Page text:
Special Session Timeline & Second Round to Tackle Policy? – It is rumored that bill draft requests (BDRs) will begin to be introduced Thursday, however many believe the focus will remain on the budget through the weekend. Once the budget items are closed, a second proclamation could be issued immediately rolling the legislature into a second special session to take up potential policy items including but not limited to police reform, employer liability shield from COVID-19 claims, and unemployment components. Notably, there is no requirement for how much notice must be given to call a special session – a proclamation simply must be issued. If the policy special session is not consecutive from the budget session, it is anticipated that the so-called policy special session will occur later this month or in August. If Governor Sisolak does not call for a second one, legislators can call themselves into a special session with a two-thirds vote.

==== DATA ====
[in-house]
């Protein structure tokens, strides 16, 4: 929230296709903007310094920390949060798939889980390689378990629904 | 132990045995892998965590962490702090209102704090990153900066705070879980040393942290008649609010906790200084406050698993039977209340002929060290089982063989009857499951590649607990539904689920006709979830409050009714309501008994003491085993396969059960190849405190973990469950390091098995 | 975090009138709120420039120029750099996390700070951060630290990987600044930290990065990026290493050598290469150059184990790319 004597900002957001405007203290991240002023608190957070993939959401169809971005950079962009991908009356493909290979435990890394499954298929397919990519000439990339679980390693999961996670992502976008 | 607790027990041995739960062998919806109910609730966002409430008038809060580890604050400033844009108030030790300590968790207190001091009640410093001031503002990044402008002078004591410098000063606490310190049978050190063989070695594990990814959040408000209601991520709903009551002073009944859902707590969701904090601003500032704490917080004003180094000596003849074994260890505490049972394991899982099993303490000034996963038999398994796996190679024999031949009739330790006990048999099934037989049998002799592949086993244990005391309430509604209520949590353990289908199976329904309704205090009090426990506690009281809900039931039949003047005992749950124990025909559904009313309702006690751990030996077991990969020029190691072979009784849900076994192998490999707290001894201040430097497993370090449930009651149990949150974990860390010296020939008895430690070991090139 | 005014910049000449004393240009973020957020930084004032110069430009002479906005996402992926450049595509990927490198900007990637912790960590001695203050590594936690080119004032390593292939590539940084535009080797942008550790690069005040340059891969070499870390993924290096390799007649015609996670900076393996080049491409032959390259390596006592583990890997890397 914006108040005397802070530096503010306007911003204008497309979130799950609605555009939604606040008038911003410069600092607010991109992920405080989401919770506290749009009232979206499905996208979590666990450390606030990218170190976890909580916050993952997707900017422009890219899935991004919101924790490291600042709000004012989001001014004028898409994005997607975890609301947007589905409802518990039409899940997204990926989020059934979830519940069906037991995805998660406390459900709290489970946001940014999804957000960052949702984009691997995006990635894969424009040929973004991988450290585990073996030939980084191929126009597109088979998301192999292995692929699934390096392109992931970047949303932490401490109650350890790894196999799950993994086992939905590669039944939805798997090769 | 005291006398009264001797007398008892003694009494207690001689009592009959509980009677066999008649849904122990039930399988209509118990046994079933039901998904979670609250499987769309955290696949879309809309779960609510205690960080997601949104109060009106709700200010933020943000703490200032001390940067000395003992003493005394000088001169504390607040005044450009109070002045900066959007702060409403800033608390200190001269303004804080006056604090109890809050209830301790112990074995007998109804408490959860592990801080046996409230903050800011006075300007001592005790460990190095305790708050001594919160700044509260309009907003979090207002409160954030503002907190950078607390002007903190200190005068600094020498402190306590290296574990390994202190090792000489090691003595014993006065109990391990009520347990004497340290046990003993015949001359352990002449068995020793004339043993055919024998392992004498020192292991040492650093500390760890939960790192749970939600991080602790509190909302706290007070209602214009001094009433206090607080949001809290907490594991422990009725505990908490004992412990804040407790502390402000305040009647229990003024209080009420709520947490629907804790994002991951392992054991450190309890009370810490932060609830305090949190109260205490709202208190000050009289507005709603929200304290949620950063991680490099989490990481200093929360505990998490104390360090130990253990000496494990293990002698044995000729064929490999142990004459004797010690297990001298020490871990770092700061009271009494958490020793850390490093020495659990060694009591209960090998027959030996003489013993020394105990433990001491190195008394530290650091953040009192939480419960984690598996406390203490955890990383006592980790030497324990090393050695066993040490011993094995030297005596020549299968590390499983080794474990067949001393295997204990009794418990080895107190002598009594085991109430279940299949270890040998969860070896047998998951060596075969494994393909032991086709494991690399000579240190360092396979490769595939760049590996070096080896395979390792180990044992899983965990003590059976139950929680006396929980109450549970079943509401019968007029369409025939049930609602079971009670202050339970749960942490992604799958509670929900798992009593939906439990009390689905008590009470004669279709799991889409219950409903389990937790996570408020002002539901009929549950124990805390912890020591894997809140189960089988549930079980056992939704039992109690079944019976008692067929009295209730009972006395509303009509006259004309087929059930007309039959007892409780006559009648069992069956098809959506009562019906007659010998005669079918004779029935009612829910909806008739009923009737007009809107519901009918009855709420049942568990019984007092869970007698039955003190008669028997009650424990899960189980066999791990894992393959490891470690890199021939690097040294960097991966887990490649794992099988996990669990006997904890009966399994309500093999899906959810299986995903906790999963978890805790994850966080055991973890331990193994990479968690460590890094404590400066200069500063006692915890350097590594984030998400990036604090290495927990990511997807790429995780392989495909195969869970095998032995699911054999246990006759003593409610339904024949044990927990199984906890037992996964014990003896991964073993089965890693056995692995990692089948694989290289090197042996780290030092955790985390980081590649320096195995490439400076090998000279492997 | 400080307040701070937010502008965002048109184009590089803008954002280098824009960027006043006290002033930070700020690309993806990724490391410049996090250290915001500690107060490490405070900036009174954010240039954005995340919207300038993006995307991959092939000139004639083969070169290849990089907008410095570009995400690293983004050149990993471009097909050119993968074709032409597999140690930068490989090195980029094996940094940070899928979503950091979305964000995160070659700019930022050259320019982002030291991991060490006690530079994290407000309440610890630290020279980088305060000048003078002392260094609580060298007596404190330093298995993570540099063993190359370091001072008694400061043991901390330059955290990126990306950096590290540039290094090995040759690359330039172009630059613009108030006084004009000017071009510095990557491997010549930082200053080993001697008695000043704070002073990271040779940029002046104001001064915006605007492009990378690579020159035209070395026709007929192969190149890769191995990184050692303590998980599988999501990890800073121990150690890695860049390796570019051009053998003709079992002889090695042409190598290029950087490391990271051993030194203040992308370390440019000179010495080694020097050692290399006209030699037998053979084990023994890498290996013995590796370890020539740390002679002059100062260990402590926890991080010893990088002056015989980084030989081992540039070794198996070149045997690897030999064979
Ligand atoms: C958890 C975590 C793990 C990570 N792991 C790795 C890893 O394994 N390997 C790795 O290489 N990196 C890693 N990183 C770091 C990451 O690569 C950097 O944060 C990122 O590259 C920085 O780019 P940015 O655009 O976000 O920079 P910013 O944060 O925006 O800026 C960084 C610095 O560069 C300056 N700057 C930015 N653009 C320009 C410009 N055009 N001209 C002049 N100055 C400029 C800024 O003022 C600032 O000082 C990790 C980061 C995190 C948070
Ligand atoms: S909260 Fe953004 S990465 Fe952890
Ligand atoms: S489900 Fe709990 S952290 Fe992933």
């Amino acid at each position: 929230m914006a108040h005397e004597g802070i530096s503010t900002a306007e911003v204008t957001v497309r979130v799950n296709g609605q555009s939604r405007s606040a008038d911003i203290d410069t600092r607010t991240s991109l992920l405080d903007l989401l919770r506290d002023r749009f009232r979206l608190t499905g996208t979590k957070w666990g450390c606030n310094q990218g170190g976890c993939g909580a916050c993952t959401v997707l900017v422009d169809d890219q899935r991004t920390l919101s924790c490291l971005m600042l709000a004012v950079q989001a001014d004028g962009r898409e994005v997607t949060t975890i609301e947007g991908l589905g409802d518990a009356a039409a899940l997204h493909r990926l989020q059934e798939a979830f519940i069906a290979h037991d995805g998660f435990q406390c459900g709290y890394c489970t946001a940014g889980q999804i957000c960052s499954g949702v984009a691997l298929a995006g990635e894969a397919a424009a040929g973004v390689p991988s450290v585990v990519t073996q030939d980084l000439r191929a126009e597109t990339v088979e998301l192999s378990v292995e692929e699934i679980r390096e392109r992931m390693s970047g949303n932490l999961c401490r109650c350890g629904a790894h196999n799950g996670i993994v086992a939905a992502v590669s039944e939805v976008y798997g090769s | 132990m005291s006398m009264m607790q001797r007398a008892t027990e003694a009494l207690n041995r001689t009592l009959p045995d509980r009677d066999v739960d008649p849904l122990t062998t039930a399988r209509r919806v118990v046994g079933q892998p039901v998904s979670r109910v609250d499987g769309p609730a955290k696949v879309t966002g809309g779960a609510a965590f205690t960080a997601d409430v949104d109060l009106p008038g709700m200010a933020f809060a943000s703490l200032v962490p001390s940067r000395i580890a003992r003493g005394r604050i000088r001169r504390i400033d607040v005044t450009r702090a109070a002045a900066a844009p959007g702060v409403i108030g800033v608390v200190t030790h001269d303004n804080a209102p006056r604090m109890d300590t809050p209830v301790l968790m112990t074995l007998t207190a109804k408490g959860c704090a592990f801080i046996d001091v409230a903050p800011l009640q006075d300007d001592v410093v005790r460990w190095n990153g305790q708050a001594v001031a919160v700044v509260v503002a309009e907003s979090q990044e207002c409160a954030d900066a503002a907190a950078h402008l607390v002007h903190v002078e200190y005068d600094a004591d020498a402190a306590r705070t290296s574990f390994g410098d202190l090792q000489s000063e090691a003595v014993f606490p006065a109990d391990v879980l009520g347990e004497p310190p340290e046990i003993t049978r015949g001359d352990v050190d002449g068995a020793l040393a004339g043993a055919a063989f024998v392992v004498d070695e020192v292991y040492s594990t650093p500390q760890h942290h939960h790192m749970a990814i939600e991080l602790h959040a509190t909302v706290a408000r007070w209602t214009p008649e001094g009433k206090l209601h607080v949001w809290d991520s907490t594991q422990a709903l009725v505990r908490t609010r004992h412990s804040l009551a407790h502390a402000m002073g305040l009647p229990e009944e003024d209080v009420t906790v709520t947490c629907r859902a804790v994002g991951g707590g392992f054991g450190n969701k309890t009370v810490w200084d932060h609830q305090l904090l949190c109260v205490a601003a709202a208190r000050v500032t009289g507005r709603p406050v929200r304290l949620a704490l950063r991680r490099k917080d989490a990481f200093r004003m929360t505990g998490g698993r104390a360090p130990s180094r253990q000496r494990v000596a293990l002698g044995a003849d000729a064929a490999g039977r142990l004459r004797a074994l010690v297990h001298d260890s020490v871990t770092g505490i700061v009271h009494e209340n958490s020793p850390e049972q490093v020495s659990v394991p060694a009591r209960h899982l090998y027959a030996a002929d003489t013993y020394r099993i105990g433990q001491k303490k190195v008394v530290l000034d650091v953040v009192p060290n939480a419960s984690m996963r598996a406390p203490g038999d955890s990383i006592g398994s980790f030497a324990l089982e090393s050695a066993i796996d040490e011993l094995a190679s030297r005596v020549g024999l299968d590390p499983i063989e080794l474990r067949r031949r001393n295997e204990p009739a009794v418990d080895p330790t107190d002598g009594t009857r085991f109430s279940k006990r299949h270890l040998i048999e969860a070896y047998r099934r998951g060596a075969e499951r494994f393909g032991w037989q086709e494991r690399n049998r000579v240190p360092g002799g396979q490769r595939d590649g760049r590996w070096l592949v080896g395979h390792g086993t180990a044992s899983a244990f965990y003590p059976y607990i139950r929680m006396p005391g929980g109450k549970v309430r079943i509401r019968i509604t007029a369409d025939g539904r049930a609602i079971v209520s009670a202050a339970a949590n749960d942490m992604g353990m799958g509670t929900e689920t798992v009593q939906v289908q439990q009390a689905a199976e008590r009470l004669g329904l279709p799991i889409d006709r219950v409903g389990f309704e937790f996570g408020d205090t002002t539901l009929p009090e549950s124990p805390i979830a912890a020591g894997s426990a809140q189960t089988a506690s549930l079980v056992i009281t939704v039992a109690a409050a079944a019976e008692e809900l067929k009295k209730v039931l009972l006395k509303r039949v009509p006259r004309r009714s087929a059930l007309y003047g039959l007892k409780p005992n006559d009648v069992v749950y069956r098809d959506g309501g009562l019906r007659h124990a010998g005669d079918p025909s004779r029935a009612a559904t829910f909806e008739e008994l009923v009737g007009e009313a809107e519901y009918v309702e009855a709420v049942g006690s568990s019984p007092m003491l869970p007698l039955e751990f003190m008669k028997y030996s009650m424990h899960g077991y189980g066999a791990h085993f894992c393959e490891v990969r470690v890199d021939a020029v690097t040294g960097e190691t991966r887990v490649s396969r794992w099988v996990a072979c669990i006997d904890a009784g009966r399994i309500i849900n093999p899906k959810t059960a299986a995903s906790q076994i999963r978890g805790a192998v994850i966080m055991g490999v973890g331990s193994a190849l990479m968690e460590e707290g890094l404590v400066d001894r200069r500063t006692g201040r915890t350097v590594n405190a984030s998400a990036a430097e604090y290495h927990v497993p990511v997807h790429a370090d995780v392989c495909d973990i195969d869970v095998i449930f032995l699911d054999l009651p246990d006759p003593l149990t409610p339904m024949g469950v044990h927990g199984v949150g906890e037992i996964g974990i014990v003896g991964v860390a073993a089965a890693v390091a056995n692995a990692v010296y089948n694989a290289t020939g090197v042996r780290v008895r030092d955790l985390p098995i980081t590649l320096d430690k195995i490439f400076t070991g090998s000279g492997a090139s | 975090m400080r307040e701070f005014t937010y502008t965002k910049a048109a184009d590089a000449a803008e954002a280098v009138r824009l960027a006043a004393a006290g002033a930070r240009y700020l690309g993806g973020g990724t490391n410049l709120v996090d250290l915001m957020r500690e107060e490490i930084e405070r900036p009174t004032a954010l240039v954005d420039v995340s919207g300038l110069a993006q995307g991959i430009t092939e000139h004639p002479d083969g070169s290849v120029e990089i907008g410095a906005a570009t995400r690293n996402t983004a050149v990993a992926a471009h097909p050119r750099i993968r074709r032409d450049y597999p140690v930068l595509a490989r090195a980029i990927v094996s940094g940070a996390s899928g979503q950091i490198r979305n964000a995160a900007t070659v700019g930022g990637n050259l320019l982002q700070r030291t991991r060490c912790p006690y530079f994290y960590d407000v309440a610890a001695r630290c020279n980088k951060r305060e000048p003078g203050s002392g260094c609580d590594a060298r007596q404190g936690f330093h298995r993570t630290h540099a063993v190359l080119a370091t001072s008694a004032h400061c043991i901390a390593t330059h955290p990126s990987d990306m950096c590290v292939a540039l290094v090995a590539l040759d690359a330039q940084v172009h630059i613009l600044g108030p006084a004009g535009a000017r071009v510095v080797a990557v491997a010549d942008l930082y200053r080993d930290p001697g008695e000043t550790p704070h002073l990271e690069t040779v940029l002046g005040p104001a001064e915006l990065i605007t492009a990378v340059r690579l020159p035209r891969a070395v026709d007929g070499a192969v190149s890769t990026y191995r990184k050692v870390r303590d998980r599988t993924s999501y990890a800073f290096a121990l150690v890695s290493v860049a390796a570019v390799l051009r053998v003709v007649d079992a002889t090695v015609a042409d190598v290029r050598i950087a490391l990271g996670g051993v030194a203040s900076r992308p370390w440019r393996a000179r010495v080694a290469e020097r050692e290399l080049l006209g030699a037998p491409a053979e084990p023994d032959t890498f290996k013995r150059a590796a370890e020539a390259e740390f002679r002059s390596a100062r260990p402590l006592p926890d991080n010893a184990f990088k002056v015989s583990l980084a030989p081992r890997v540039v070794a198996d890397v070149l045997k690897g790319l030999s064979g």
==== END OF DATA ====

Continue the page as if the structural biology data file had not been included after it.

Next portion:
Late Assemblyman Tyron Thompson’s Replacement – Kasina Douglass-Boone, the newest member of the Assembly, was appointed and sworn-in to take the place of Assemblyman Tyrone Thompson (D) who passed away unexpectantly last session. Douglass-Boone was appointed by the Clark County Commission to fill the seat and is a social worker for the Clark County School District.
$1.15-billion Grim Financial Shortfall– Both the Senate and Assembly received a presentation from the Governor’s Office of Finance providing an overview of the current budget shortfall estimated at $1.15-billion, as well as a summary of proposed measures to address the hole. The proposed actions from the Governor’s Office of Finance are as follows:
The following are projected revenues anticipated to be received that will be allocated toward fiscal year 2020-2021’s budget. If furloughs are implemented, it is estimated to decrease an employee’s yearly salary by roughly 4.6-percent:
The following appropriations were approved during the 2019 legislative session and will now be instead allocated to fiscal year 2020-2021’s budget:
The following revenues will be transferred from these accounts and will be allocated to fiscal year 2020-2021’s budget: